Closed wells tested; firm searching for source of solvent in water

An investigation into low levels of an industrial solvent found in two now-closed city wells is entering its next phase as investigators try to determine how the chemical contaminated the aquifer supplying Columbus’ drinking water.

Officials from Intera, a geoscience and engineering solutions company with offices in Bloomington, completed a report on the status of the city’s south wellfield, where wells 14 and 15 were shut down last October after 1,4 dioxane was detected.

Columbus City Utilities has allocated $350,000, or about 2.3 percent of its $15 million annual budget, to study the cause of the 1,4 dioxane contamination, said Keith Reeves during his final Columbus Utility Board meeting as utilities director before retiring. Intera has spent about $200,000 so far on the investigation.

Columbus is one of several Indiana cities that tested above the .35 parts per billion Environmental Protection Agency recommended limit for the solvent, testing at .48 parts per billion in the city water system in 2013.

City officials and investigators emphasized there is no federal standard for 1,4 dioxane limits. Other Indiana cities testing above the EPA recommendations in 2013 were LaPorte and Evansville.

Through a variety of testing options, Intera officials had new information for Columbus Utility Board members Thursday about where the 1,4 dioxane is in the aquifer supplying Columbus’ water.

Rhett Moore, Intera’s principal hydrologist, explained his company’s investigative process into contamination at the two wells, which are located east of State Road 11 and south of Garden City, near the East Fork White River.

But the company cannot yet say where the chemical originated or how far north or south it may have spread, only that it has been detected at the bottom of the aquifer between the wells and the river. That means the company has determined the contamination appears to be to the east of the wells rather than the west, Moore said.

That finding deepens the mystery as to how the chemical got there and whether other wells close to wells 14 and 15, and near the river, namely wells 16 and 17, could be in danger of contamination in the future because of where the chemical has been found.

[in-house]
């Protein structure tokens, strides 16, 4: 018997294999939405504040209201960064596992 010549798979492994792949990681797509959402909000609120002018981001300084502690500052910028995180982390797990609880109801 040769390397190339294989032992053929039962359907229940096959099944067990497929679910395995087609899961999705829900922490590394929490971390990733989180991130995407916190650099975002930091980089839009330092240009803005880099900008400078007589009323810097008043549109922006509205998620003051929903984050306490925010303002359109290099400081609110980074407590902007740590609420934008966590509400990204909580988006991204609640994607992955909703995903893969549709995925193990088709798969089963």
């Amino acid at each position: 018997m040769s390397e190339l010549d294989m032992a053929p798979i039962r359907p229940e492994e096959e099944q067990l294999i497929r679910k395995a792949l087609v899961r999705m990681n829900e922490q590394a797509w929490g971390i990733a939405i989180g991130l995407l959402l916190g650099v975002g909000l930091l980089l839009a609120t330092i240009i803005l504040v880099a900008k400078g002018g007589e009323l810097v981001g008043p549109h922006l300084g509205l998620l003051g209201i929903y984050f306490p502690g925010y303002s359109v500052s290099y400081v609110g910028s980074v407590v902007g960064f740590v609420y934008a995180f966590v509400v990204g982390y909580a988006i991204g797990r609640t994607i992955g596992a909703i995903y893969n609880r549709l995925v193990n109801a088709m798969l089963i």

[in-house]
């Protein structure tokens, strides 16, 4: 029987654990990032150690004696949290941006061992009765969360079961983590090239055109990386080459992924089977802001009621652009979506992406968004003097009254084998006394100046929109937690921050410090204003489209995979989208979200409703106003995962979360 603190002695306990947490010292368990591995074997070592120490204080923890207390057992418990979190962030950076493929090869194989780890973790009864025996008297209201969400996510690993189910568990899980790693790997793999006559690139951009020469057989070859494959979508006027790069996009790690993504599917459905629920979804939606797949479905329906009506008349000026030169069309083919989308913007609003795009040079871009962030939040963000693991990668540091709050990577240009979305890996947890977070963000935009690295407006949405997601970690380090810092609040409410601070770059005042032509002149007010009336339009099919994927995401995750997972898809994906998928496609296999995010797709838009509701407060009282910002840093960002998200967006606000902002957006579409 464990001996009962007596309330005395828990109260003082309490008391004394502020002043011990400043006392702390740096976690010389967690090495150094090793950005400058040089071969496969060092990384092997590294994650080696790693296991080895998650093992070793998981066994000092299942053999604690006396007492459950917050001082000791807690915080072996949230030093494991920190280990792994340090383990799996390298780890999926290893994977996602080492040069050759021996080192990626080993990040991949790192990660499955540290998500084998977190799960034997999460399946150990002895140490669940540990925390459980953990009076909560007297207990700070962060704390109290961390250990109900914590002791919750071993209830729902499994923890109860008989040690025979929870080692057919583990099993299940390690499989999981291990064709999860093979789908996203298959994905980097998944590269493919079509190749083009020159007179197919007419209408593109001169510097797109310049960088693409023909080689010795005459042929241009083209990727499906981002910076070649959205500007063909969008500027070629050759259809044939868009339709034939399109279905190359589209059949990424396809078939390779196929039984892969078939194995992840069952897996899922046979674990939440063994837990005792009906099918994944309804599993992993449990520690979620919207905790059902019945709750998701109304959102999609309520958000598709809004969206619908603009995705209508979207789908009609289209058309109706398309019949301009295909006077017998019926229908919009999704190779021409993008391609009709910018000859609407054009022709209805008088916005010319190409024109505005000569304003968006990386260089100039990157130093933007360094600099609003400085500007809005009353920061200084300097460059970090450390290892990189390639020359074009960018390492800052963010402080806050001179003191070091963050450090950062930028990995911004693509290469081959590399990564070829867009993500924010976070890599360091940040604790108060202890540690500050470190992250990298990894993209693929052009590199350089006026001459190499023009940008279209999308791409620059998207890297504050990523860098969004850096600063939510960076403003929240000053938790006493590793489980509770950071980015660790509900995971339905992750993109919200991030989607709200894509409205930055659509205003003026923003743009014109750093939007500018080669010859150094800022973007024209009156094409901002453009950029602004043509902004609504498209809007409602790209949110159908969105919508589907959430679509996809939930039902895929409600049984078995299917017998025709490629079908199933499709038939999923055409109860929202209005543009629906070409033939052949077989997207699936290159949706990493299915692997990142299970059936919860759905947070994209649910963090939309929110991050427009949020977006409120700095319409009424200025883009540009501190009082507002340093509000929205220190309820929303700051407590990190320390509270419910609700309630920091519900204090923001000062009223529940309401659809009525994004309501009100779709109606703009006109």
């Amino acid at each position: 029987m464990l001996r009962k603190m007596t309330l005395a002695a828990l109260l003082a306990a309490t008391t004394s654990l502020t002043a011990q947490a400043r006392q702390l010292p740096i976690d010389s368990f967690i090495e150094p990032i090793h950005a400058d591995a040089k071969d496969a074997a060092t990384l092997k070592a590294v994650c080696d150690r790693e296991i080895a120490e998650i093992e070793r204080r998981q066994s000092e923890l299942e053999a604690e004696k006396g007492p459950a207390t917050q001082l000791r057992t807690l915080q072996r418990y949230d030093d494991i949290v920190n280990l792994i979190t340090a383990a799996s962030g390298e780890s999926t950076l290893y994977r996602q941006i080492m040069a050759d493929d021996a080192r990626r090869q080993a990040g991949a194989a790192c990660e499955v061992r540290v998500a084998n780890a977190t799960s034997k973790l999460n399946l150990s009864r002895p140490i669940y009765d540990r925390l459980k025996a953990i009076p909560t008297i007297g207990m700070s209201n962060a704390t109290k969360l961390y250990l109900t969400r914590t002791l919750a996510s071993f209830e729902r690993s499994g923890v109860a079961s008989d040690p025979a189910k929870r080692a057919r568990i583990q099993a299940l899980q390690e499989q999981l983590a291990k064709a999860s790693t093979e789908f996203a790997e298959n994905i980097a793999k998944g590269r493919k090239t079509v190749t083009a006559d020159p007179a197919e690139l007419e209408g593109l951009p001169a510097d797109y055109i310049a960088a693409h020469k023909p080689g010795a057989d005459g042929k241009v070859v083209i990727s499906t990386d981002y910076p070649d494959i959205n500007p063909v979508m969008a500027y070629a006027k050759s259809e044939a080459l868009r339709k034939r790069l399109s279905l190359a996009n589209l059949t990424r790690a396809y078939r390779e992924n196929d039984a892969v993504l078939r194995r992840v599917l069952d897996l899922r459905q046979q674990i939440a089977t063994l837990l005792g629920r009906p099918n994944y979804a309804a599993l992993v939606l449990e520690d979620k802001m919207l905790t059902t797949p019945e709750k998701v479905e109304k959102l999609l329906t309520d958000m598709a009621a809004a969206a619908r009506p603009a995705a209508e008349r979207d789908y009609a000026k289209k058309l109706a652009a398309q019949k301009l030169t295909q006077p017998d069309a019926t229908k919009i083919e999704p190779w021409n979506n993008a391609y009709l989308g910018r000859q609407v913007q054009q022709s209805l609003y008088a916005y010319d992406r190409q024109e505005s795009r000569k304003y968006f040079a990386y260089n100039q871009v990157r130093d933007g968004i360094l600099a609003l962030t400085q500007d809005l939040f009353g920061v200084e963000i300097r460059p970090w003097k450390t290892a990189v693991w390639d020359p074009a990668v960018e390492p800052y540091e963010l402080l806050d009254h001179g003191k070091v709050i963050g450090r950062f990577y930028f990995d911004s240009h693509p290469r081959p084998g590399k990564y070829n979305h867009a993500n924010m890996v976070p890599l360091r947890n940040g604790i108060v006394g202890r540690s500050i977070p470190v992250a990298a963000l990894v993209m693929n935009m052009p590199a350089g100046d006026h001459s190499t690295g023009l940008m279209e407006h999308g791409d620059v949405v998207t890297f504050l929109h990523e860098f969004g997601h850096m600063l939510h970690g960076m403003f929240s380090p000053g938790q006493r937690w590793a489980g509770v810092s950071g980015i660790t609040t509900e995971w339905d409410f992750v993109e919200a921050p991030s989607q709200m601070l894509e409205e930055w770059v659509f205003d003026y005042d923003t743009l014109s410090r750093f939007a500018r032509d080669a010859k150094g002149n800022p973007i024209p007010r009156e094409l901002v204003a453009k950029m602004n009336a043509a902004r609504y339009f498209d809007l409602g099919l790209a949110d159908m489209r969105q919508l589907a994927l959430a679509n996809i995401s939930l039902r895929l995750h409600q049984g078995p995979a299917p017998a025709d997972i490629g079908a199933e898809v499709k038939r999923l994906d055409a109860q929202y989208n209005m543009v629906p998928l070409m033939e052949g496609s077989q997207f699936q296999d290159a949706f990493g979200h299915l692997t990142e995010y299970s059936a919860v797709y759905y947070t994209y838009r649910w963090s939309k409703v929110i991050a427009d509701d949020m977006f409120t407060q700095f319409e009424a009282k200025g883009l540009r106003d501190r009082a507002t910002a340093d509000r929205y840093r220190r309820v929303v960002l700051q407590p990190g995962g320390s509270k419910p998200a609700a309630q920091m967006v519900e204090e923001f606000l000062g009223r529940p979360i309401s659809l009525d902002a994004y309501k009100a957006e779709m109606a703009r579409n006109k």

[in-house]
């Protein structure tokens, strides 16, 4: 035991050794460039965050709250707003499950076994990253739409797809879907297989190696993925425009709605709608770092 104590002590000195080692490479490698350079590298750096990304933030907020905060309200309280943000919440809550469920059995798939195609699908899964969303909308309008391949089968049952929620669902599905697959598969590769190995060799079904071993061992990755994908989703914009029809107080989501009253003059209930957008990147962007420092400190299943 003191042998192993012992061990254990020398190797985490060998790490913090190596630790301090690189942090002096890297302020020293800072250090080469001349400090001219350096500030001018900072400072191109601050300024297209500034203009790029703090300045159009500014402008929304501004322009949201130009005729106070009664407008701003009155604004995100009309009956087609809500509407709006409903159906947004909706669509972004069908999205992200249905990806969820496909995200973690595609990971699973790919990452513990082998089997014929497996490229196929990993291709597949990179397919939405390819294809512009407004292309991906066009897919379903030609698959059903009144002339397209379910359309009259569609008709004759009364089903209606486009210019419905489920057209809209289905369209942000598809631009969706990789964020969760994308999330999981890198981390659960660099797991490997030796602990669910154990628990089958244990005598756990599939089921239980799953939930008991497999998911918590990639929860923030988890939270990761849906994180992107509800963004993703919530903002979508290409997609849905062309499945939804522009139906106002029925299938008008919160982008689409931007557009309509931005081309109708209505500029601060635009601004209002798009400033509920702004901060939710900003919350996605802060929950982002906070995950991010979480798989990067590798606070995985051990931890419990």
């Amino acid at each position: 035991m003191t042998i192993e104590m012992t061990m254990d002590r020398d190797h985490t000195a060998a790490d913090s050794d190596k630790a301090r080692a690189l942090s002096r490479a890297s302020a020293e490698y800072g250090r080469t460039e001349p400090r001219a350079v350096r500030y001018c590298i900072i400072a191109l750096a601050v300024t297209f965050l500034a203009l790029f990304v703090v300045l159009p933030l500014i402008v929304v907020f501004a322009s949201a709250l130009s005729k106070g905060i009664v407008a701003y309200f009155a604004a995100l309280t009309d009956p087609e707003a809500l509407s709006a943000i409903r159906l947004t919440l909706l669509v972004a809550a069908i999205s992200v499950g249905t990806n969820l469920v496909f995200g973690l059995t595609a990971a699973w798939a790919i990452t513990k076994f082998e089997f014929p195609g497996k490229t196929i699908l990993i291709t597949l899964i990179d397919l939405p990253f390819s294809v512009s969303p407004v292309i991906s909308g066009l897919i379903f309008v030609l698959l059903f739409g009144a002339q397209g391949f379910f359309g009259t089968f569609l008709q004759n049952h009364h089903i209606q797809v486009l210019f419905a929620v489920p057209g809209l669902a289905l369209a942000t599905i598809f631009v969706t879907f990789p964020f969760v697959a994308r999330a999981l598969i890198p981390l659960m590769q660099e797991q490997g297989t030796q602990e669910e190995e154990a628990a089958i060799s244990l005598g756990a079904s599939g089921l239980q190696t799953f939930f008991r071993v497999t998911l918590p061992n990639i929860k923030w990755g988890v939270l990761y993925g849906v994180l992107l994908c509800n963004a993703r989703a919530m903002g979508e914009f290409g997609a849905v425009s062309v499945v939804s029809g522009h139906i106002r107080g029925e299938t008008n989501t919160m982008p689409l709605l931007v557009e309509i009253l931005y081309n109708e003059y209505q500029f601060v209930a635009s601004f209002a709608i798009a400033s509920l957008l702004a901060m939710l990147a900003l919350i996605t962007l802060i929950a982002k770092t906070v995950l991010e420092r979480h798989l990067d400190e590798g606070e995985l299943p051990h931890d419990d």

Moore explained the company began its investigation by sampling the well water in the two now-closed wells, and also sampled along the river banks, where they found higher 1,4 dioxane levels compared to the wells. No 1,4 dioxane was detected in the river itself, he said.

To test water in the aquifer, the company installed a network of monitoring test wells and did soil borings looking for the location of the chemical and how far it had spread. It placed shallow Piezometer monitors in the river and repaired two multi-level monitoring wells already in the well field to obtain results.

The company also did what Moore described as an exhaustive search of Indiana Department of Environmental Management records and historic aerial photos of different entities that had been located in the area near the wells and the river.

Moore said there were many legacy sites identified by IDEM on the west side of the river, but all had been evaluated by the agency and had been determined not to be a threat to the well field, leaving that part of the investigation inconclusive.

The city’s old landfill is upriver from the wellfield. While Moore said there is no indication that the contamination could have come from that site as the chemical isn’t detectable there, it also can’t be ruled out.

Sonic core testing of the subsurface around the wells did not find any source of the contamination, he said.

Tests for 1,4 dioxane were repeated in April, with the levels found to be lower in wells 14 and 15 than in January.

However, the company concluded that the results indicated the contamination was higher near the river and originated east of wells 14 and 15, believed to be at the bottom of the aquifer near those wells, Moore said. The chemical is slightly denser than water, causing it to go to the bottom of the aquifer, he said.